Weak derivative

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Short description: Generalisation of the derivative of a function

In mathematics, a weak derivative is a generalization of the concept of the derivative of a function (strong derivative) for functions not assumed differentiable, but only integrable, i.e., to lie in the Lp space [math]\displaystyle{ L^1([a,b]) }[/math].

The method of integration by parts holds that for differentiable functions [math]\displaystyle{ u }[/math] and [math]\displaystyle{ \varphi }[/math] we have

[math]\displaystyle{ \begin{align} \int_a^b u(x) \varphi'(x) \, dx & = \Big[u(x) \varphi(x)\Big]_a^b - \int_a^b u'(x) \varphi(x) \, dx. \\[6pt] \end{align} }[/math]

A function u' being the weak derivative of u is essentially defined by the requirement that this equation must hold for all infinitely differentiable functions [math]\displaystyle{ \varphi }[/math] vanishing at the boundary points ([math]\displaystyle{ \varphi(a)=\varphi(b)=0 }[/math]).


Let [math]\displaystyle{ u }[/math] be a function in the Lebesgue space [math]\displaystyle{ L^1([a,b]) }[/math]. We say that [math]\displaystyle{ v }[/math] in [math]\displaystyle{ L^1([a,b]) }[/math] is a weak derivative of [math]\displaystyle{ u }[/math] if

[math]\displaystyle{ \int_a^b u(t)\varphi'(t) \, dt=-\int_a^b v(t)\varphi(t) \, dt }[/math]

for all infinitely differentiable functions [math]\displaystyle{ \varphi }[/math] with [math]\displaystyle{ \varphi(a)=\varphi(b)=0 }[/math].

Generalizing to [math]\displaystyle{ n }[/math] dimensions, if [math]\displaystyle{ u }[/math] and [math]\displaystyle{ v }[/math] are in the space [math]\displaystyle{ L_\text{loc}^1(U) }[/math] of locally integrable functions for some open set [math]\displaystyle{ U \subset \mathbb{R}^n }[/math], and if [math]\displaystyle{ \alpha }[/math] is a multi-index, we say that [math]\displaystyle{ v }[/math] is the [math]\displaystyle{ \alpha^\text{th} }[/math]-weak derivative of [math]\displaystyle{ u }[/math] if

[math]\displaystyle{ \int_U u D^\alpha \varphi=(-1)^{|\alpha|} \int_U v\varphi, }[/math]

for all [math]\displaystyle{ \varphi \in C^\infty_c (U) }[/math], that is, for all infinitely differentiable functions [math]\displaystyle{ \varphi }[/math] with compact support in [math]\displaystyle{ U }[/math]. Here [math]\displaystyle{ D^{\alpha}\varphi }[/math] is defined as [math]\displaystyle{ D^{\alpha}\varphi = \frac{\partial^{| \alpha |} \varphi }{\partial x_1^{\alpha_1} \cdots \partial x_n^{\alpha_n}}. }[/math]

If [math]\displaystyle{ u }[/math] has a weak derivative, it is often written [math]\displaystyle{ D^{\alpha}u }[/math] since weak derivatives are unique (at least, up to a set of measure zero, see below).


  • The absolute value function [math]\displaystyle{ u : \mathbb{R} \rightarrow \mathbb{R}_+, u(t) = |t| }[/math], which is not differentiable at [math]\displaystyle{ t = 0 }[/math] has a weak derivative [math]\displaystyle{ v: \mathbb{R} \rightarrow \mathbb{R} }[/math] known as the sign function, and given by [math]\displaystyle{ v(t) = \begin{cases} 1 & \text{if } t \gt 0; \\[6pt] 0 & \text{if } t = 0; \\[6pt] -1 & \text{if } t \lt 0. \end{cases} }[/math] This is not the only weak derivative for u: any w that is equal to v almost everywhere is also a weak derivative for u. (In particular, the definition of v(0) above is superfluous and can be replaced with any desired real number r.) Usually, this is not a problem, since in the theory of Lp spaces and Sobolev spaces, functions that are equal almost everywhere are identified.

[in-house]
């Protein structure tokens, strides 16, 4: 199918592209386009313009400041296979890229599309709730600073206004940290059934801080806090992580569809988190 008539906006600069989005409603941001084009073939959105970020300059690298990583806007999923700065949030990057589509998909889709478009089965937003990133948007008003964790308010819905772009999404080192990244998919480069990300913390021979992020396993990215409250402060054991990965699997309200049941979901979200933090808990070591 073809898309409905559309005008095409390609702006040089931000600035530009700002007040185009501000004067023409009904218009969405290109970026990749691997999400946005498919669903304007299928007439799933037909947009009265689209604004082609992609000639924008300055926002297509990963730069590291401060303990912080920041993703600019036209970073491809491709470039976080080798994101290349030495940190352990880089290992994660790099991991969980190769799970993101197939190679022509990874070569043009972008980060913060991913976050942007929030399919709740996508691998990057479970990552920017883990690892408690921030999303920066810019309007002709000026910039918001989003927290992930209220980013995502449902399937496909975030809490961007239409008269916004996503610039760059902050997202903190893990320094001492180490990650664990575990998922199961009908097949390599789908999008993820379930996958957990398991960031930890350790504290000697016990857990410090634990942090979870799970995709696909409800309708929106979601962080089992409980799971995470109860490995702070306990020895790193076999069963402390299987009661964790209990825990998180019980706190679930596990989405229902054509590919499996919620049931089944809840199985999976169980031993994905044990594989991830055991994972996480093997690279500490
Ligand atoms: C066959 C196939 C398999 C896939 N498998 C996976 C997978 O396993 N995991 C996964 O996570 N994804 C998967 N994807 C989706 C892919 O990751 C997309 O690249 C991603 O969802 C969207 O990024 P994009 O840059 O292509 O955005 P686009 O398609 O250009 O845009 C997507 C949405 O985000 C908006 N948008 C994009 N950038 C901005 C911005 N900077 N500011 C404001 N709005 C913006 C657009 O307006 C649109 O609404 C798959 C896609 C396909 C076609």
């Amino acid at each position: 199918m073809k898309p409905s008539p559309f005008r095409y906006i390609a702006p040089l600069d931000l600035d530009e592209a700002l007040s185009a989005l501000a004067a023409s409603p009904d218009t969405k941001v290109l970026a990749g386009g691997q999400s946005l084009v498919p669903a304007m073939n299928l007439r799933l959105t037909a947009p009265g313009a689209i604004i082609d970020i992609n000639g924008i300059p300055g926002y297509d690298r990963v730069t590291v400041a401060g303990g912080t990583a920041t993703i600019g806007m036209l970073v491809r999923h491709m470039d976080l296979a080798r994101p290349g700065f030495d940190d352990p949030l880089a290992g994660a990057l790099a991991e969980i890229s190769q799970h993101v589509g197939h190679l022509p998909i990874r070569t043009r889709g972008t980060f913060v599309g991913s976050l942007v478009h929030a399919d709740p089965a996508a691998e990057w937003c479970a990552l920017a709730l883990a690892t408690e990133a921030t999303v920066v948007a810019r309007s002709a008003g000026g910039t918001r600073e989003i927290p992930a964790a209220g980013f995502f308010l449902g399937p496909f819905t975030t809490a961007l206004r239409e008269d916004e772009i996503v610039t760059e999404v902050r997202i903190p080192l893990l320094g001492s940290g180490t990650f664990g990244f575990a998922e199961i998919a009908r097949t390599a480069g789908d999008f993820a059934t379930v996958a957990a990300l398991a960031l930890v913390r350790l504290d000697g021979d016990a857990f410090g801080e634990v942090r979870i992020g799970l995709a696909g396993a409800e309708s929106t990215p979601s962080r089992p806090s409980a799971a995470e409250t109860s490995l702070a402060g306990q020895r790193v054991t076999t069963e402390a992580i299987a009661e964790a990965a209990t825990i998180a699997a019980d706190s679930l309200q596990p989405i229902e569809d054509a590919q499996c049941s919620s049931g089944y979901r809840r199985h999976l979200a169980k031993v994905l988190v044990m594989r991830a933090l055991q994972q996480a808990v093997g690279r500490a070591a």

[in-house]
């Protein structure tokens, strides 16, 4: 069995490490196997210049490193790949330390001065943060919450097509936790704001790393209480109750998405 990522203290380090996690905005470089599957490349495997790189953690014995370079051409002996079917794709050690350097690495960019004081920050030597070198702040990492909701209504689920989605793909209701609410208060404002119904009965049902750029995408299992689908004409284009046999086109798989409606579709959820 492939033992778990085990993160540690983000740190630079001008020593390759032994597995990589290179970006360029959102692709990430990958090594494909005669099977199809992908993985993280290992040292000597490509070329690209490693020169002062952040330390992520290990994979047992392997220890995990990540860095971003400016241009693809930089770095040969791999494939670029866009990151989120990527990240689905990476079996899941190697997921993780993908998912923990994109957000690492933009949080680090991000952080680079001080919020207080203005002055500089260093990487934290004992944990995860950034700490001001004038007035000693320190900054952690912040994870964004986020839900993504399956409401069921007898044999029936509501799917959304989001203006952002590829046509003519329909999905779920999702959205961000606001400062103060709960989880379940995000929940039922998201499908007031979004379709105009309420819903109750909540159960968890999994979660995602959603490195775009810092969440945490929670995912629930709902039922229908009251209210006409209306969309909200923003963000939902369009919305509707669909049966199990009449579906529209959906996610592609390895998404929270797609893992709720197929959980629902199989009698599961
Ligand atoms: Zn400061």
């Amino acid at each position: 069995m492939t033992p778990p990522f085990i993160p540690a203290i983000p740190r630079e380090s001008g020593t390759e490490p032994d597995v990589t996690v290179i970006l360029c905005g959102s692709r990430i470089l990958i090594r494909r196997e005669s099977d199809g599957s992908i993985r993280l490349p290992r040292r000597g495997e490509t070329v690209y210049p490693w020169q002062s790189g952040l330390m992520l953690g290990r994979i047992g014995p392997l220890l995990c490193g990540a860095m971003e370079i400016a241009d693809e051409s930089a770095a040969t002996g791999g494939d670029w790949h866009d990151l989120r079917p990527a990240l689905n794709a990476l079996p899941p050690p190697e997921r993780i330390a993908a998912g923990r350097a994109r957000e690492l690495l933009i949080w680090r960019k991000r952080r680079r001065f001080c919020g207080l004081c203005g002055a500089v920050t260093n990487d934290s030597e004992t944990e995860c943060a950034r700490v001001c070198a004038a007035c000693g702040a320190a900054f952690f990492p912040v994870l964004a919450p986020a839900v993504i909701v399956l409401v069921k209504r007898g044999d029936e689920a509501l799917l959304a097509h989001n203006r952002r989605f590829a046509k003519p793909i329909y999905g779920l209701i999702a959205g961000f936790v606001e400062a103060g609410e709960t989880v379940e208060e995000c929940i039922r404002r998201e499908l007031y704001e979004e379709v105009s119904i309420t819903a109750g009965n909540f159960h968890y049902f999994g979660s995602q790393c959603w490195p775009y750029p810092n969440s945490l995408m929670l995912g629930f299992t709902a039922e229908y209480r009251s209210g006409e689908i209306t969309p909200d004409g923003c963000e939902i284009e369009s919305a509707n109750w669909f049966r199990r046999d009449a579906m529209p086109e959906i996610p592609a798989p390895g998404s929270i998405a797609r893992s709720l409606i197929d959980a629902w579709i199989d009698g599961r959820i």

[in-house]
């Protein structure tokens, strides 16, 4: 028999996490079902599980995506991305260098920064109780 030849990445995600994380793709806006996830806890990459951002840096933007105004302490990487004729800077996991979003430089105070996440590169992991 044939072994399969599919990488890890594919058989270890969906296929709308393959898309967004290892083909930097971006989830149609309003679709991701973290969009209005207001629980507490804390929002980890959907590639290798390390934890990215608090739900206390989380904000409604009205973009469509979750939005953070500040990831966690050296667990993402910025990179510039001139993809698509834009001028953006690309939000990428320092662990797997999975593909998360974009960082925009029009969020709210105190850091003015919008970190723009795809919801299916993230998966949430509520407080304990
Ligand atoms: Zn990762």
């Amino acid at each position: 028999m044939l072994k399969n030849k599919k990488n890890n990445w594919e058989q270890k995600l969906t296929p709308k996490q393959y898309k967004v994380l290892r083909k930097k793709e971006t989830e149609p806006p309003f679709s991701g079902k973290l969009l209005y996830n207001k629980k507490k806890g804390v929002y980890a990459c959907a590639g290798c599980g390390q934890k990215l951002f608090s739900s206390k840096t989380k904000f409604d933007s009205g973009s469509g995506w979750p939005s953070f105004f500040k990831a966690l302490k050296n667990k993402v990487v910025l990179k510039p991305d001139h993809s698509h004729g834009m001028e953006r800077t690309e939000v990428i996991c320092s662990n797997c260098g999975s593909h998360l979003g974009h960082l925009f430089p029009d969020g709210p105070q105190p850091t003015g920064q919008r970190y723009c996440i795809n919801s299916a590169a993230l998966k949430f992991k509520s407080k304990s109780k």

• The characteristic function of the rational numbers [math]\displaystyle{ 1_{\mathbb{Q}} }[/math] is nowhere differentiable yet has a weak derivative. Since the Lebesgue measure of the rational numbers is zero, [math]\displaystyle{ \int 1_{\mathbb{Q}}(t) \varphi(t) \, dt = 0. }[/math] Thus [math]\displaystyle{ v(t)=0 }[/math] is a weak derivative of [math]\displaystyle{ 1_{\mathbb{Q}} }[/math]. Note that this does agree with our intuition since when considered as a member of an Lp space, [math]\displaystyle{ 1_{\mathbb{Q}} }[/math] is identified with the zero function.
  • The Cantor function c does not have a weak derivative, despite being differentiable almost everywhere. This is because any weak derivative of c would have to be equal almost everywhere to the classical derivative of c, which is zero almost everywhere. But the zero function is not a weak derivative of c, as can be seen by comparing against an appropriate test function [math]\displaystyle{ \varphi }[/math]. More theoretically, c does not have a weak derivative because its distributional derivative, namely the Cantor distribution, is a singular measure and therefore cannot be represented by a function.


If two functions are weak derivatives of the same function, they are equal except on a set with Lebesgue measure zero, i.e., they are equal almost everywhere. If we consider equivalence classes of functions such that two functions are equivalent if they are equal almost everywhere, then the weak derivative is unique.

Also, if u is differentiable in the conventional sense then its weak derivative is identical (in the sense given above) to its conventional (strong) derivative. Thus the weak derivative is a generalization of the strong one. Furthermore, the classical rules for derivatives of sums and products of functions also hold for the weak derivative.


This concept gives rise to the definition of weak solutions in Sobolev spaces, which are useful for problems of differential equations and in functional analysis.

See also